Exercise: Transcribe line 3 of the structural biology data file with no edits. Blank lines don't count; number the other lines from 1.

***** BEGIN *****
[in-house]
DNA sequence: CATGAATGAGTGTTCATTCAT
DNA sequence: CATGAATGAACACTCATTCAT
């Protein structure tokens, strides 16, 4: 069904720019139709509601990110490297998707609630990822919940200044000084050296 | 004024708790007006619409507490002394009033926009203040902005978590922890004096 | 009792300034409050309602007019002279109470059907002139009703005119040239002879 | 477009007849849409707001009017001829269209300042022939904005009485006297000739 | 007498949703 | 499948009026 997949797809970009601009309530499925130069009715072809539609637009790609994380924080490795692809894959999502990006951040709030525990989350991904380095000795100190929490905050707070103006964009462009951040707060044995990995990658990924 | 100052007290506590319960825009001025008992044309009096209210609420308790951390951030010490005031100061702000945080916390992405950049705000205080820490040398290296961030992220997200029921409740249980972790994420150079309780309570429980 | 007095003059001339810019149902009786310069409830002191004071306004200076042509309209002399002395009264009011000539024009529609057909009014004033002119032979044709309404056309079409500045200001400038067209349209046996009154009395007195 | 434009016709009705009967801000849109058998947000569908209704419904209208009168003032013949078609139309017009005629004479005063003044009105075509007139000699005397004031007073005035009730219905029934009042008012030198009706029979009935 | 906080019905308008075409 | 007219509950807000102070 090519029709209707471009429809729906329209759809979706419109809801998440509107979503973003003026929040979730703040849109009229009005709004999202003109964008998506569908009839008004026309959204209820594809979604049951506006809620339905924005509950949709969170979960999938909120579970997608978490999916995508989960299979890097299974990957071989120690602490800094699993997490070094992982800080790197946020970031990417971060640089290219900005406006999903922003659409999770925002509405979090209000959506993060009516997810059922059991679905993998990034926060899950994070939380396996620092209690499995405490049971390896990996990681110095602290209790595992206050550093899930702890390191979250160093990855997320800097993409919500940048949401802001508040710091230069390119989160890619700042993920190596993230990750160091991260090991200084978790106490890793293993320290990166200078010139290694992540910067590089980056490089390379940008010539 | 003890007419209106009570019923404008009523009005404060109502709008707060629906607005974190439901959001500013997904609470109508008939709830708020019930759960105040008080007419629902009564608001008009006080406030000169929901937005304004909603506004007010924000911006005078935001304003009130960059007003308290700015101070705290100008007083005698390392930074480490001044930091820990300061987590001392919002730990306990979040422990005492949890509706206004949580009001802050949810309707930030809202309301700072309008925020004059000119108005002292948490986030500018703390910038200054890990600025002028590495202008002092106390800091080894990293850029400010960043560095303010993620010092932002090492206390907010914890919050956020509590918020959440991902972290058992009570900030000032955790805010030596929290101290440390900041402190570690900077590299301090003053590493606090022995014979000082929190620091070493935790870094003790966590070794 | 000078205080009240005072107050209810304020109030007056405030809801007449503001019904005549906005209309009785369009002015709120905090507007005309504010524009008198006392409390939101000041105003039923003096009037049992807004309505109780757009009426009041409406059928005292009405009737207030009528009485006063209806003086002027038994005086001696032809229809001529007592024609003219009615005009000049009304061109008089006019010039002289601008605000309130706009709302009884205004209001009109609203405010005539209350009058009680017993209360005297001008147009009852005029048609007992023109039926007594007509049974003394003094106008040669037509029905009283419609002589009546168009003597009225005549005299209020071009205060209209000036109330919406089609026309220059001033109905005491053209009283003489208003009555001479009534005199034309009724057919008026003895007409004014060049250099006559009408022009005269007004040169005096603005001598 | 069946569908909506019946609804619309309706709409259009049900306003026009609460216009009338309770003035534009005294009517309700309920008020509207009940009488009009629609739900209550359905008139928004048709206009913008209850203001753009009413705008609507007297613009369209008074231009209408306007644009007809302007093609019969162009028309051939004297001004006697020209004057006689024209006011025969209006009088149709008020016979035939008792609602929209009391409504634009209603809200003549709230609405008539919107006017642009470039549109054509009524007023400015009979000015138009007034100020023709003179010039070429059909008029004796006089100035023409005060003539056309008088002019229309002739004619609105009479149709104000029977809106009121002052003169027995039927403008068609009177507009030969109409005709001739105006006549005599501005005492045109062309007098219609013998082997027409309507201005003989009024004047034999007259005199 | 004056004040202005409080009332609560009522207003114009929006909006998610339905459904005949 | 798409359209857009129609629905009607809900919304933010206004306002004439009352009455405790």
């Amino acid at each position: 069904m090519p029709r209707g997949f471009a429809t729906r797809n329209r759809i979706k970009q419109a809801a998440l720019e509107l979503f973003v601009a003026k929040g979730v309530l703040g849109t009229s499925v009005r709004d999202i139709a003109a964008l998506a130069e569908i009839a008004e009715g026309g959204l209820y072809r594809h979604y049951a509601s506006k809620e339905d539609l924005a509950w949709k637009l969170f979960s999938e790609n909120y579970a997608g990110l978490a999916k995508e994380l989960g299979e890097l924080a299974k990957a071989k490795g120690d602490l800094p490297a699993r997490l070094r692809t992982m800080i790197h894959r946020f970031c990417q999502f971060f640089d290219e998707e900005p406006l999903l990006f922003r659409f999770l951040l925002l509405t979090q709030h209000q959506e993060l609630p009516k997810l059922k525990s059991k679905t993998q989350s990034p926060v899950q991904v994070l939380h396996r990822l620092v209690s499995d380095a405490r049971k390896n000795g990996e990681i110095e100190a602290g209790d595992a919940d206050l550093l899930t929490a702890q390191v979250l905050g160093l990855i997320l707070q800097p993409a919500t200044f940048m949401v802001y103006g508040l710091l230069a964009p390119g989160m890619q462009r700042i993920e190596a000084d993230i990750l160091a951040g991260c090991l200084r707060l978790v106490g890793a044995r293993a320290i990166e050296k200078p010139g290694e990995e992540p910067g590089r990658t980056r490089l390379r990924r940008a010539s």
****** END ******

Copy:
DNA sequence: CATGAATGAACACTCATTCAT